Appellants maintain that the term "parent" should be defined and expanded to include those who stand in loco parentis to a child. There is no indication that the legislature intended "parents" to include anything other than natural, blood relationship parents, and adoptive parents and the Superior Court's opinion refusing to expand the definition is persuasive. 288 Pa. Super. at 462, 432 A.2d at

[ 502 Pa. Page 121604]

-05.*fn4 Furthermore, while appellants could be considered to be "custodians" as that term is defined elsewhere in § 6302, the lower court and Superior Court were correct in stating that the term "legal" must be given equal weight with "custodian" and the two read together. 288 Pa. Super. at 463, 432 A.2d at 605. The Juvenile Act unequivocally discloses that the legislature considered "custodian" and "legal custodian" to be separate and distinct. See 42 Pa.C.S.A. § 6357, Rights and duties of legal custodian ("A custodian to whom legal custody has been given by the court . . . has the right to . . . .").

Having properly adjudicated Shane to be a dependent child, the court was required to enter an order of disposition under 42 Pa.C.S.A. § 6351 which provides, in relevant portion:

Disposition of dependent child

(a) General rule. -- If the child is found to be a dependent child the court may make any of the following orders of disposition best suited to the protection and physical, mental, and moral welfare of the child:

(1) Permit the child to remain with his parents, guardian, or other custodian, subject to conditions and limitations as the court prescribes, including supervision as directed by the court for the protection of the child.

(2) Subject to conditions and limitations as the court prescribes transfer temporary legal custody to any of the following:

(i) Any individual resident within or without this Commonwealth, who, after study by the probation officer or other person or agency designated by the court, is

[ 502 Pa. Page 122]

    found by the court to be qualified to receive and care for the child.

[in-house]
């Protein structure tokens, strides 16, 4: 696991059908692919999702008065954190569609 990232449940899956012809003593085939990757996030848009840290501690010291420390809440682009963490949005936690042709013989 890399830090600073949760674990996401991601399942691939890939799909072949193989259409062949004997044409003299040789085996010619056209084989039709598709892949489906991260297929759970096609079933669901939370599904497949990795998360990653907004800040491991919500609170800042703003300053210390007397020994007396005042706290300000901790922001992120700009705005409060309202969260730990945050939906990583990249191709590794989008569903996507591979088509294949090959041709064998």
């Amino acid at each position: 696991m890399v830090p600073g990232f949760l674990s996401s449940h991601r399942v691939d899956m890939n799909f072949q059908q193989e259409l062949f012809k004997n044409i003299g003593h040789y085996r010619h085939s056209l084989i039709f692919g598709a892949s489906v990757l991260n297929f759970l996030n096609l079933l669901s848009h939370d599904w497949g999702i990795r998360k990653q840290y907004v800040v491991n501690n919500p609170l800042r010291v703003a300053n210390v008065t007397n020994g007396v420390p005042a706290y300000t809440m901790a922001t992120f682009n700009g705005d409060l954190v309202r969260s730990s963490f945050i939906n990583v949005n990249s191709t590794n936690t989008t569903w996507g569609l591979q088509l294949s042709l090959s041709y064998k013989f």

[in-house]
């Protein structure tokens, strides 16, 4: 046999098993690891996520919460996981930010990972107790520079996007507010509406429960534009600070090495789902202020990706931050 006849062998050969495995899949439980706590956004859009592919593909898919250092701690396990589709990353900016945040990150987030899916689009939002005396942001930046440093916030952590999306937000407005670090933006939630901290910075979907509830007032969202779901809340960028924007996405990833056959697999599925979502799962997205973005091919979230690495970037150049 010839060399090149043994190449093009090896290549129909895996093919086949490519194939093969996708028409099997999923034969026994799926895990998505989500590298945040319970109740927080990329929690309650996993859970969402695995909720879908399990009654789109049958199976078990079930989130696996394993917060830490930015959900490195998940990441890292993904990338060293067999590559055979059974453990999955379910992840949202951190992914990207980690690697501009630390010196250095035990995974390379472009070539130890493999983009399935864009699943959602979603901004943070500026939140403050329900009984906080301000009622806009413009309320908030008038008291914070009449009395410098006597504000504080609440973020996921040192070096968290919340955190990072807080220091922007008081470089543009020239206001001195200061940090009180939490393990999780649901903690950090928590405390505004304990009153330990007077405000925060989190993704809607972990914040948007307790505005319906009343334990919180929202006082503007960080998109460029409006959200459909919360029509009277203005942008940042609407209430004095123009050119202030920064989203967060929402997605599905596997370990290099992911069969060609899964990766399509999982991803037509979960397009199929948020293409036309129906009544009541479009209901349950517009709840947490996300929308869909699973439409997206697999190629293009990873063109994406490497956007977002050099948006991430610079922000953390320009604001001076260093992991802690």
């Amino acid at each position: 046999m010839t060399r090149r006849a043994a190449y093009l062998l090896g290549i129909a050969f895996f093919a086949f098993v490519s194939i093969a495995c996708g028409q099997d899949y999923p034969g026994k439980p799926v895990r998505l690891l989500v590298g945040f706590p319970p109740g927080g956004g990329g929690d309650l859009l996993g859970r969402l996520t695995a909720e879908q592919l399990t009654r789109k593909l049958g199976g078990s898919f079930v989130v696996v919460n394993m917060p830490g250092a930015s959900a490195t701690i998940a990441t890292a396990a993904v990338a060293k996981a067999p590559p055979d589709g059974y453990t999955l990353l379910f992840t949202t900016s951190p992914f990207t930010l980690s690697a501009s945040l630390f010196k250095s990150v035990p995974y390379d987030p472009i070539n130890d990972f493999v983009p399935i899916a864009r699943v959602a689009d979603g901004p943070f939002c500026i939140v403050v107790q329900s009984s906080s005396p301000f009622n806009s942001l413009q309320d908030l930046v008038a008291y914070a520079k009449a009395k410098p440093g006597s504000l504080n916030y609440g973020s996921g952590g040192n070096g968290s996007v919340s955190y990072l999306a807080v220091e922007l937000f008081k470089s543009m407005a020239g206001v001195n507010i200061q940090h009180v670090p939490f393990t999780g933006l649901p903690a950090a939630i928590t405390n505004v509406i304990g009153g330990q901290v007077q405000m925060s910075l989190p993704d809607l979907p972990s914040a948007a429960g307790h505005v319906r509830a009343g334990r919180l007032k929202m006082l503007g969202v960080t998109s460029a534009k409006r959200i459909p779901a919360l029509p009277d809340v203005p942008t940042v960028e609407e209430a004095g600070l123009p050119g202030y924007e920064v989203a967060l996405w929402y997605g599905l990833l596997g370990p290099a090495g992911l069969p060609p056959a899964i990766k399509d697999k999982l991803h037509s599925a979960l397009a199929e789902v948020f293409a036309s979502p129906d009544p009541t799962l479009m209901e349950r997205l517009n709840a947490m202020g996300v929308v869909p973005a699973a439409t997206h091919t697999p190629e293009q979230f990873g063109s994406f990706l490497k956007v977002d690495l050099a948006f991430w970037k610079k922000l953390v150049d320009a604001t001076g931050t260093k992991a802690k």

(ii) An agency or other private organization licensed or otherwise authorized by law to receive and provide care for the child.

(iii) A public agency authorized by law to receive and provide care for the child.

It should be obvious that in rendering the disposition "best suited to the protection and physical, mental, and moral welfare of the child," the hearing court and the reviewing court must take into account any and all factors which bear upon the child's welfare and which can aid the court's necessarily imprecise prediction about that child's future well-being. To that end, the legislature has, in the Juvenile Act, instructed the courts in disposition hearings that "all evidence helpful in determining the questions presented, including oral and written reports, may be received by the court and relied upon to the extent of its probative value even though not otherwise competent in the hearing on the petition." 42 Pa.C.S.A. § 6341(d), Evidence on issue of disposition.

A review of appellate precedent in child placement cases illuminates the complexity of the disposition issue and demonstrates that, given the limitless combinations of tangible and intangible variables that produce the human condition, and given that in each custody dispute, at least three such combinations and conditions must be considered (the child and the contesting parties), it would be impossible to formulate any precise, mathematical equation. More so in child custody cases than perhaps in any other, judges must bring to bear all of the wisdom, common sense and sensitivity they can muster to render the disposition "best-suited" to the particular child's welfare, and to do so, they must be informed of all relevant information and weigh each factor, both on its own merits and in conjunction with all other factors. In performing this delicate task, courts have erred

[ 502 Pa. Page 123]

    by ignoring relevant factors*fn5 as well as by exaggerating any one factor.*fn6

Guided by these principles, Judge Eshelman conducted the hearings with complete awareness that, in child placement proceedings, the best course to follow is to be quite liberal in allowing the admission of evidence and testimony that might be helpful to the court's difficult determination of Shane's best interests. Thus, he allowed "everything in the record but the kitchen sink." N.T. at 32. The court heard much evidence concerning the home environments of the appellants and the Youngs and concluded that each home and each couple were equally well-suited to provide for Shane's physical well-being. Appellants had already demonstrated their ability to provide for Shane's physical well-being on their nineteen acre farm in rural Stony Run, where he was well fed and clothed and had his own bedroom. The Youngs had demonstrated their ability to raise children successfully in their large home in Reading, having raised three of their own children to maturity with one minor child still living at home, and three foster children from the ages of seven or eight until their maturity.